U.S. Department of the InteriorOffice of the Secretary - U.S. Department of the Interior - www.doi.gov - News Release
Dec. 16, 2008
Contact: Joan Moody

Secretary Kempthorne Dedicates First Green Roof
on Department of the Interior Headquarters in Washington

WASHINGTON, D.C.-- Secretary of the Interior Dirk Kempthorne today unveiled a “green roof” located on the 3rd wing of the Main Interior Building in Washington, D.C. The project is the culmination of lengthy planning and a successful partnership among Interior’s Office of Environmental Policy and Compliance, the General Services Administration, and the Department’s National Business Center.

“What more suitable place for a green roof than the headquarters of America’s conservation department in Washington, D.C.?” Secretary Kempthorne asked, congratulating all those involved for “showing great foresight on the need for a ‘green roof’ here. With more than half of Washington, D.C. covered with paved or constructed surfaces that do not allow water to infiltrate the ground, 75 percent of rainfall becomes runoff.” The vegetation and soil on the green roof will absorb rainwater and curb runoff.

Deputy Secretary of the Interior Lynn Scarlett, National Business Center Director Douglas J. Bourgeois, Office of Environmental Policy and Compliance Director Willie R. Taylor and National Business Center’s Chief of the Division of Facilities Management Services Mike Cyr joined the Secretary at the 10 a.m. ribbon cutting ceremony on the roof terrace outside the South Penthouse.

Washington, D.C. has a huge problem from storm runoff and sewer overflows. Each year in Washington, approximately 1–2 billion gallons of raw sewage are discharged into the Potomac River, Anacostia River and Rock Creek – all tributaries to the fragile Chesapeake Bay Watershed.

The Main Interior Building green roof will help alleviate this problem and provide numerous other benefits:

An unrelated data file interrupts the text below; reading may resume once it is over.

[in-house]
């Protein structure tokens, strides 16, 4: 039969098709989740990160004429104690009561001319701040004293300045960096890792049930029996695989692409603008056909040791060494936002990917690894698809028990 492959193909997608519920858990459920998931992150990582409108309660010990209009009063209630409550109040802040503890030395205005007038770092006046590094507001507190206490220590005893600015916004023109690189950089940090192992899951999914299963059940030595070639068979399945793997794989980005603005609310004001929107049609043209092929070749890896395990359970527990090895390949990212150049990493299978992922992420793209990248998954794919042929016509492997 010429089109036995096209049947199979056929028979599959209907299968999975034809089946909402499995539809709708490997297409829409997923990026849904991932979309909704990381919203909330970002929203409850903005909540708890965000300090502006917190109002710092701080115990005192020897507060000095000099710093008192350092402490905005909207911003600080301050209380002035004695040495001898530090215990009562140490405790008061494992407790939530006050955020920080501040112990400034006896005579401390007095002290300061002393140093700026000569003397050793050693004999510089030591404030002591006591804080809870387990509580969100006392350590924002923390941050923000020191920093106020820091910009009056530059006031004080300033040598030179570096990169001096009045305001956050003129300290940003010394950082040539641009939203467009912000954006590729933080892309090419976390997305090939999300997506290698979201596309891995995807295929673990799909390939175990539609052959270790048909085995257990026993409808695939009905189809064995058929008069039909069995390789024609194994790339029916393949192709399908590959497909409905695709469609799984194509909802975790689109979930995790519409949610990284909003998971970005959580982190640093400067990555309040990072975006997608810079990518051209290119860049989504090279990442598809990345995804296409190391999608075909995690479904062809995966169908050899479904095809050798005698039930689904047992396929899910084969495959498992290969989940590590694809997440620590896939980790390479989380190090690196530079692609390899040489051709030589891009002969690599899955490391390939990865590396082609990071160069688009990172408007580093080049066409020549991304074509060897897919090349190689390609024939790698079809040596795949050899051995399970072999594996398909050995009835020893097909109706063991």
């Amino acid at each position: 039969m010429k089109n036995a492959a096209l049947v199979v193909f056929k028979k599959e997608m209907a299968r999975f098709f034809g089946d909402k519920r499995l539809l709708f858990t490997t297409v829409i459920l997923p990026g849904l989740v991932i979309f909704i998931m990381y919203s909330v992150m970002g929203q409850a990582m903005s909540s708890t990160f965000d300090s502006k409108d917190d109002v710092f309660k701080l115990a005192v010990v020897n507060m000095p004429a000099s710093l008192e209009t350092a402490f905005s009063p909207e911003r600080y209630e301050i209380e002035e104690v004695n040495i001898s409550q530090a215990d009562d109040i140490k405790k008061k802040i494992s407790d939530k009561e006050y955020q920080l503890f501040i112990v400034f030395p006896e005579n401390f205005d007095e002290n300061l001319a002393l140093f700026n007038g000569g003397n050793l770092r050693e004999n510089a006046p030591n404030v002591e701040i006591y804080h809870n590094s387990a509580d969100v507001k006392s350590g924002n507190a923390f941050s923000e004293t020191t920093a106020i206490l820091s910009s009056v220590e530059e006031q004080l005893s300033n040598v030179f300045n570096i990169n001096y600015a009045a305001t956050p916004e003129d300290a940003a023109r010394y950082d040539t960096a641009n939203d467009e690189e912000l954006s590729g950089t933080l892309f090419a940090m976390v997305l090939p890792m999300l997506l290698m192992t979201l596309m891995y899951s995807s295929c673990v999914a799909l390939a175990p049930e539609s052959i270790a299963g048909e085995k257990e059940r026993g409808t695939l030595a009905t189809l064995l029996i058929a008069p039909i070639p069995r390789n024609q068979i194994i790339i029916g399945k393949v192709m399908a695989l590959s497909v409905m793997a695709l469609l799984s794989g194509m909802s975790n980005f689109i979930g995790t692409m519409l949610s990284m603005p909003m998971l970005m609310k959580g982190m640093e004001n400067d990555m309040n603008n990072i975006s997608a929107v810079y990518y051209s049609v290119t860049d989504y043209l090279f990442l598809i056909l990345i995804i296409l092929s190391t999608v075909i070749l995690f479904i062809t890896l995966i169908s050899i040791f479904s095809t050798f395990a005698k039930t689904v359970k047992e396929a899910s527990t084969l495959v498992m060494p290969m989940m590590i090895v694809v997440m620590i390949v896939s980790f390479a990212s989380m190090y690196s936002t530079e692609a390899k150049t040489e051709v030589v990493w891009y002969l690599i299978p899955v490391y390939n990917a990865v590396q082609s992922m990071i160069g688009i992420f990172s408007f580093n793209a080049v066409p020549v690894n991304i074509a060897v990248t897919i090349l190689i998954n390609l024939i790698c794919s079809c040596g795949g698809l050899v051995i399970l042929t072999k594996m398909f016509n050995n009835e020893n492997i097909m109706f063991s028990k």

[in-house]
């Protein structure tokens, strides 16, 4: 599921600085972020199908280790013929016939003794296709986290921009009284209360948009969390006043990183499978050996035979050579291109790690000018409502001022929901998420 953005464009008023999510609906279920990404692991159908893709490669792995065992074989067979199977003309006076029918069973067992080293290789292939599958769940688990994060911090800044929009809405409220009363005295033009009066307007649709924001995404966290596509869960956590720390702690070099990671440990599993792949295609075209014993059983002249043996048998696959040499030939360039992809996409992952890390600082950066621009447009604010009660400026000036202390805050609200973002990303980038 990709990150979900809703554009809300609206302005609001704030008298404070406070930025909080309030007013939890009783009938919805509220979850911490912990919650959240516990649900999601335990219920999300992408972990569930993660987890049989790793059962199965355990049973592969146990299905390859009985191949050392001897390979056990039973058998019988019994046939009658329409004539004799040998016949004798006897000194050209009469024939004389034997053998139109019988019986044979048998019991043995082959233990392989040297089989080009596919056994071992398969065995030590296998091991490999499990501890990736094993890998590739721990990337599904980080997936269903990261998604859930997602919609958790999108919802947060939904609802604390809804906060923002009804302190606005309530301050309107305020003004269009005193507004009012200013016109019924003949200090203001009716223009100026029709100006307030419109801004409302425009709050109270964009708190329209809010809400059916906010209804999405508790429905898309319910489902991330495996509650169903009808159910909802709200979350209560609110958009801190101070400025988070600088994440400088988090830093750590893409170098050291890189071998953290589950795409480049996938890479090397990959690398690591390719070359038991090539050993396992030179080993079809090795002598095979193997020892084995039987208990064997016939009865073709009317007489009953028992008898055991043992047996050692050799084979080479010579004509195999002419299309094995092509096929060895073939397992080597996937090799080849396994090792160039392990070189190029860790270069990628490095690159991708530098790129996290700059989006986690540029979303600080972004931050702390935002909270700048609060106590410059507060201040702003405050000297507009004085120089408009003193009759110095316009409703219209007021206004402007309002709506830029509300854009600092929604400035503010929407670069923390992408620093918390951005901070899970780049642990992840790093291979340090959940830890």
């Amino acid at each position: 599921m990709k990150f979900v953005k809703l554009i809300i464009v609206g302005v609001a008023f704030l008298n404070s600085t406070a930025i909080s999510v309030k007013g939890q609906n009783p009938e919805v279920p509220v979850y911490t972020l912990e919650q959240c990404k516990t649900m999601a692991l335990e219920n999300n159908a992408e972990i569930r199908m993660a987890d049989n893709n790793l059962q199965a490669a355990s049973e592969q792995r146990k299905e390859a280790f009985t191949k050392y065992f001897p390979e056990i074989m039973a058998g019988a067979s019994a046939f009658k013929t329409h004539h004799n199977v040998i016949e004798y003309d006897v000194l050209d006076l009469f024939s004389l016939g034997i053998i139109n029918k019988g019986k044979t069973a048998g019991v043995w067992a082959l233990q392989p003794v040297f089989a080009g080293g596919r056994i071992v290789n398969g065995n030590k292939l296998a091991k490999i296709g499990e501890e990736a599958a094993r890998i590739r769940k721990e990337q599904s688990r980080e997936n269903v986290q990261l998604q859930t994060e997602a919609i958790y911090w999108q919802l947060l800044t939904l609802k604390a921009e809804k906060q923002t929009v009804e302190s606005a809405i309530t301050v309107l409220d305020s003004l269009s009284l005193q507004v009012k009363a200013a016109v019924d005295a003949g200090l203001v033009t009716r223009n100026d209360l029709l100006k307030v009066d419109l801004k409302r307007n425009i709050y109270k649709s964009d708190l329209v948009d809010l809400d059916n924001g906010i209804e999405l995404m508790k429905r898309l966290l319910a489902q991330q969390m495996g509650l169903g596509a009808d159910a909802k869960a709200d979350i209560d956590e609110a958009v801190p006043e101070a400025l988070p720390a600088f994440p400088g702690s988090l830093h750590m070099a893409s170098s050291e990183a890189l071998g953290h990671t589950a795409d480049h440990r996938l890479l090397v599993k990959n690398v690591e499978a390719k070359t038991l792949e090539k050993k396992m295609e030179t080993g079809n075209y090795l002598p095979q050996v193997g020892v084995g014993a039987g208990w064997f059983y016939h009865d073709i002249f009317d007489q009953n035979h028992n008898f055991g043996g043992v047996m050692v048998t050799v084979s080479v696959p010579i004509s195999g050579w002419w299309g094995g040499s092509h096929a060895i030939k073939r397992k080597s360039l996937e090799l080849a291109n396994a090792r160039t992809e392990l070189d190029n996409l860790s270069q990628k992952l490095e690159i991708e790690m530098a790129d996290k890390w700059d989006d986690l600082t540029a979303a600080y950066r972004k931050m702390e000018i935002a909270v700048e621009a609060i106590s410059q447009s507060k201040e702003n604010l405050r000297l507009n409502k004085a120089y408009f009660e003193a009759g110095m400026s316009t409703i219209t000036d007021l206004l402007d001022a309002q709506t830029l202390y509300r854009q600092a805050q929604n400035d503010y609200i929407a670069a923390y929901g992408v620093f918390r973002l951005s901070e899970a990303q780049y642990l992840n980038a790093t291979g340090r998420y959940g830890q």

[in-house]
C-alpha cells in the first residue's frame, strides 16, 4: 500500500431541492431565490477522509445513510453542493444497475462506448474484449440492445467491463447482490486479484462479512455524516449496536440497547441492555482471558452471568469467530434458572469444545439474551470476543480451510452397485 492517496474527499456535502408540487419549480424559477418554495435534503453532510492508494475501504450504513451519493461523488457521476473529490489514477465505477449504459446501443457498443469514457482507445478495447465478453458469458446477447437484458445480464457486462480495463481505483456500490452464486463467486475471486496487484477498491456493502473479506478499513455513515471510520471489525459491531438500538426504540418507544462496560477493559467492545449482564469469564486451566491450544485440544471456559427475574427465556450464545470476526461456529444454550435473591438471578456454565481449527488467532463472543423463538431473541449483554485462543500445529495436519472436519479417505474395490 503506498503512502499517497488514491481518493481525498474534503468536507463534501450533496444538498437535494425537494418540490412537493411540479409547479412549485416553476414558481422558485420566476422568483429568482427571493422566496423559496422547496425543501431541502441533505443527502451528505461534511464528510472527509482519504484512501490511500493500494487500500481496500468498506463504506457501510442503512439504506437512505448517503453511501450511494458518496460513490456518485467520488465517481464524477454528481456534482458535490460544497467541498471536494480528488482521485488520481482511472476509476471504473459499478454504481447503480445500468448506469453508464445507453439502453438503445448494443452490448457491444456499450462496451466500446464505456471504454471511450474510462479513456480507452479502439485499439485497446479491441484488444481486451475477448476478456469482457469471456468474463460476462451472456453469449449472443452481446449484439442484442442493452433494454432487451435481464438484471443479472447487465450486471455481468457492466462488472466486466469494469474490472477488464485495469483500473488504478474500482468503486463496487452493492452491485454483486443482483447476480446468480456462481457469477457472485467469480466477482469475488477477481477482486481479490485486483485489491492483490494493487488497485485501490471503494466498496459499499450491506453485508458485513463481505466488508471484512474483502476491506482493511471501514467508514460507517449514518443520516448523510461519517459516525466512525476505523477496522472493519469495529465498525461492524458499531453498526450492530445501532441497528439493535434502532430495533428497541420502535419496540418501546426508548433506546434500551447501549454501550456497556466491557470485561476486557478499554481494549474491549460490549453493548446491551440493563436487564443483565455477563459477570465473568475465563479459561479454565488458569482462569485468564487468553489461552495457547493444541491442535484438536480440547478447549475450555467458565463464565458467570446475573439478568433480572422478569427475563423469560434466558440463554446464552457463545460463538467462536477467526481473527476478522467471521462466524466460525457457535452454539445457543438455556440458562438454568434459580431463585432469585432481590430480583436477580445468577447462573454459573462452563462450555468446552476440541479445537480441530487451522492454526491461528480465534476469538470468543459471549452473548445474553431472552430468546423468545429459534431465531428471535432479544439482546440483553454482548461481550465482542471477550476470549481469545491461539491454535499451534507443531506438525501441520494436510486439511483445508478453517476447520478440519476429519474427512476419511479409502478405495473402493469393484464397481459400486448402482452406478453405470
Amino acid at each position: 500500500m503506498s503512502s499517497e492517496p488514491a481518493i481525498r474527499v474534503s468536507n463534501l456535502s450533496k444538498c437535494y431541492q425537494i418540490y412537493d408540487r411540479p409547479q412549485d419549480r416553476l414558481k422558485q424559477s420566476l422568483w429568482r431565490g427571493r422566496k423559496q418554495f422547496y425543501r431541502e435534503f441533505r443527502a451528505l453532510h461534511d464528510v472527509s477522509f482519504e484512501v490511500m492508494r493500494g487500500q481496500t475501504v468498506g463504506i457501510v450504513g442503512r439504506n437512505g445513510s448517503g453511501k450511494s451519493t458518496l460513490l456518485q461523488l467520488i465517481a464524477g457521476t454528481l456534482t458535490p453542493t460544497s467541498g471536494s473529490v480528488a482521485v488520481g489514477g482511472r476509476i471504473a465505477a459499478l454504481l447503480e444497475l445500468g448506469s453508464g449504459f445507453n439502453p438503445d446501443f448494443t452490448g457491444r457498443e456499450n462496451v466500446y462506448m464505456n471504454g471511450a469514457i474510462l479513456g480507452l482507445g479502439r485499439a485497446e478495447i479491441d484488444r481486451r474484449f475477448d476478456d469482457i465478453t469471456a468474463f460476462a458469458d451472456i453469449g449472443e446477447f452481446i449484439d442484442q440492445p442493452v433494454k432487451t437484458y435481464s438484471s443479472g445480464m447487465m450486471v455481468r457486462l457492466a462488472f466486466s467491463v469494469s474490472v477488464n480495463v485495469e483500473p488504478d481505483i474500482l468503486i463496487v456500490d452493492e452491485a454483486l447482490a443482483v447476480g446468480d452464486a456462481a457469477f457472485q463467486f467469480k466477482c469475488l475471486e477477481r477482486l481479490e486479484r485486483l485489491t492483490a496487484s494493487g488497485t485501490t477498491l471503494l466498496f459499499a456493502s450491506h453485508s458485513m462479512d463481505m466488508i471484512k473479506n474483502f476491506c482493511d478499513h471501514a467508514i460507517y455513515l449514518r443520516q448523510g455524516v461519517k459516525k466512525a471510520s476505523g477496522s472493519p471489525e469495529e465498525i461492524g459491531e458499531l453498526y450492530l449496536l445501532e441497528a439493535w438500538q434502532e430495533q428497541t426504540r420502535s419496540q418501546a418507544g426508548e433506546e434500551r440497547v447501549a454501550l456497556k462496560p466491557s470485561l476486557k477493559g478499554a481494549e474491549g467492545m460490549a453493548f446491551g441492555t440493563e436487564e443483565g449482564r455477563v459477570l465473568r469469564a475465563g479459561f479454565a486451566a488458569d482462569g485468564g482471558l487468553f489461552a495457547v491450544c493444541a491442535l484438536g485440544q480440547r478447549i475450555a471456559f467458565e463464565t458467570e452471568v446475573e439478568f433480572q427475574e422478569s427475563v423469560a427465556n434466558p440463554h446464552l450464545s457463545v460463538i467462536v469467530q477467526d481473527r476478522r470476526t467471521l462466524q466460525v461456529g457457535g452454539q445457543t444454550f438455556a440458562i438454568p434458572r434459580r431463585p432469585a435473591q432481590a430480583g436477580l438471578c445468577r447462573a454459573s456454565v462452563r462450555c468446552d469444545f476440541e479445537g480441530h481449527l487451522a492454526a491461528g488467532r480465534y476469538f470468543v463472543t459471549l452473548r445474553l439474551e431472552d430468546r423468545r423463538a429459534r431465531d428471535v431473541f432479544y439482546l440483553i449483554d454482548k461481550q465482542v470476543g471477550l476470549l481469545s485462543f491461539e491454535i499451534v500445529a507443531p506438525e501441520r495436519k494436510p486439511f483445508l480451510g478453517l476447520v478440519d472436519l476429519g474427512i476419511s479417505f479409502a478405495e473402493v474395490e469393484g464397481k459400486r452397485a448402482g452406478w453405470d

• Improve water quality by neutralizing acid rain effects and filtering pollution from rainwater.
  • Hold up to .7 inches of rain to reduce stormwater runoff entering the sewage system and reduce streambank erosion.
  • Shield the roof from the sun’s direct rays, which extends the roof’s life span, insulates the building during the summer and saves energy as well as mitigates urban “heat island” effects.
  • Improve air quality by filtering the air that moves across the plants and, through photosynthesis, convert carbon dioxide into oxygen.
  • Provide habitat for songbirds and pollinators.
  • Reduce noise transfer from the outdoors.
  • Provide a visually attractive sight for employees and visitors.

The green roof project started more than seven years ago when Mike Cyr, National Business Center’s Chief of the Division of Facilities Management Services, read an article on the benefits of Green Roofs in Europe. Although green roofs were not commonplace at the time, NBC decided to explore possibilities for installing a green roof on the Main Interior Building.

NBC formed a successful partnership with in-house technical experts in the Office of Environmental Policy and Compliance. The group started by applying for and receiving free technical assistance from the Department of Energy’s Federal Energy Management Program via the National Renewable Energy Laboratory. The feasibility study confirmed a green roof would work on the Main Interior Building within specified limitations.

They also partnered with Environmental Protection Agency and the General Services Administration to work through the contracting process to find a green roofing company. The roof was installed by Roofscapes, Inc.

Secretary Kempthorne especially credited Deputy Secretary Scarlett for providing leadership on the project.
"As the Nation's premier conservation agency, Interior is pioneering use of green roofs at our historic headquarters in Washington. We want to apply a green thumb to our rooftops to reduce storm water run off," said Scarlett. "Perhaps," she said, "we are entering what might be called the Age of Biology--the age of borrowing from Nature's lessons as we manage lands, waters, and even our buildings."

— DOI —